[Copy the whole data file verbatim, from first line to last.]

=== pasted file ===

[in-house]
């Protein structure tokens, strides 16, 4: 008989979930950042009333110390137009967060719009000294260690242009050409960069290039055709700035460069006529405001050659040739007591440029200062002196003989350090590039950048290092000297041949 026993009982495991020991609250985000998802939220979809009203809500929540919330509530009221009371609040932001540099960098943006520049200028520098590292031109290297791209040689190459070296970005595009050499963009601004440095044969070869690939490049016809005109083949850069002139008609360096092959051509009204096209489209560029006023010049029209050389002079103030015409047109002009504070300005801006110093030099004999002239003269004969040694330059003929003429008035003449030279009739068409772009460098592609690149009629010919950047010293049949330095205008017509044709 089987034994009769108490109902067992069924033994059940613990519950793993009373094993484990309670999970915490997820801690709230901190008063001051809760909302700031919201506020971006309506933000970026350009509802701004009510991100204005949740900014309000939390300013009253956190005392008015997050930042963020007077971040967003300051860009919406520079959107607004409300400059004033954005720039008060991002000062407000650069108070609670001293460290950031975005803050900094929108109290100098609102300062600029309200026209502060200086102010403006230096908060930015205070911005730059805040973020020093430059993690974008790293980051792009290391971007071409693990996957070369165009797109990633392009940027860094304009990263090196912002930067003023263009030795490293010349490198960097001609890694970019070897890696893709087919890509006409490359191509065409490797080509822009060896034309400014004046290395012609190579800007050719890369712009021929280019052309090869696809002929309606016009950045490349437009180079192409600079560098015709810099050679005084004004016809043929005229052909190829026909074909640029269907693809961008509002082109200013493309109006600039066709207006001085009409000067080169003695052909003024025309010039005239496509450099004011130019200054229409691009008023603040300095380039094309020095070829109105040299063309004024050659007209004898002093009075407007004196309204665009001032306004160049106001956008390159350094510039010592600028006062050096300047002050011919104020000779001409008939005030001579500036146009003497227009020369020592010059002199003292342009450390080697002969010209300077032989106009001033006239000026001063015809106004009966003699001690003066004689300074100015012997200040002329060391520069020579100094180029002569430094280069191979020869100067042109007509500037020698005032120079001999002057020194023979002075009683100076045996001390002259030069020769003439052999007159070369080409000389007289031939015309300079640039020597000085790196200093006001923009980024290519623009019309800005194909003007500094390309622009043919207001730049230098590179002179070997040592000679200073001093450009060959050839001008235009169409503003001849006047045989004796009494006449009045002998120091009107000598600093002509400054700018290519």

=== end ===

[in-house]
């Protein structure tokens, strides 16, 4: 008989979930950042009333110390137009967060719009000294260690242009050409960069290039055709700035460069006529405001050659040739007591440029200062002196003989350090590039950048290092000297041949 026993009982495991020991609250985000998802939220979809009203809500929540919330509530009221009371609040932001540099960098943006520049200028520098590292031109290297791209040689190459070296970005595009050499963009601004440095044969070869690939490049016809005109083949850069002139008609360096092959051509009204096209489209560029006023010049029209050389002079103030015409047109002009504070300005801006110093030099004999002239003269004969040694330059003929003429008035003449030279009739068409772009460098592609690149009629010919950047010293049949330095205008017509044709 089987034994009769108490109902067992069924033994059940613990519950793993009373094993484990309670999970915490997820801690709230901190008063001051809760909302700031919201506020971006309506933000970026350009509802701004009510991100204005949740900014309000939390300013009253956190005392008015997050930042963020007077971040967003300051860009919406520079959107607004409300400059004033954005720039008060991002000062407000650069108070609670001293460290950031975005803050900094929108109290100098609102300062600029309200026209502060200086102010403006230096908060930015205070911005730059805040973020020093430059993690974008790293980051792009290391971007071409693990996957070369165009797109990633392009940027860094304009990263090196912002930067003023263009030795490293010349490198960097001609890694970019070897890696893709087919890509006409490359191509065409490797080509822009060896034309400014004046290395012609190579800007050719890369712009021929280019052309090869696809002929309606016009950045490349437009180079192409600079560098015709810099050679005084004004016809043929005229052909190829026909074909640029269907693809961008509002082109200013493309109006600039066709207006001085009409000067080169003695052909003024025309010039005239496509450099004011130019200054229409691009008023603040300095380039094309020095070829109105040299063309004024050659007209004898002093009075407007004196309204665009001032306004160049106001956008390159350094510039010592600028006062050096300047002050011919104020000779001409008939005030001579500036146009003497227009020369020592010059002199003292342009450390080697002969010209300077032989106009001033006239000026001063015809106004009966003699001690003066004689300074100015012997200040002329060391520069020579100094180029002569430094280069191979020869100067042109007509500037020698005032120079001999002057020194023979002075009683100076045996001390002259030069020769003439052999007159070369080409000389007289031939015309300079640039020597000085790196200093006001923009980024290519623009019309800005194909003007500094390309622009043919207001730049230098590179002179070997040592000679200073001093450009060959050839001008235009169409503003001849006047045989004796009494006449009045002998120091009107000598600093002509400054700018290519």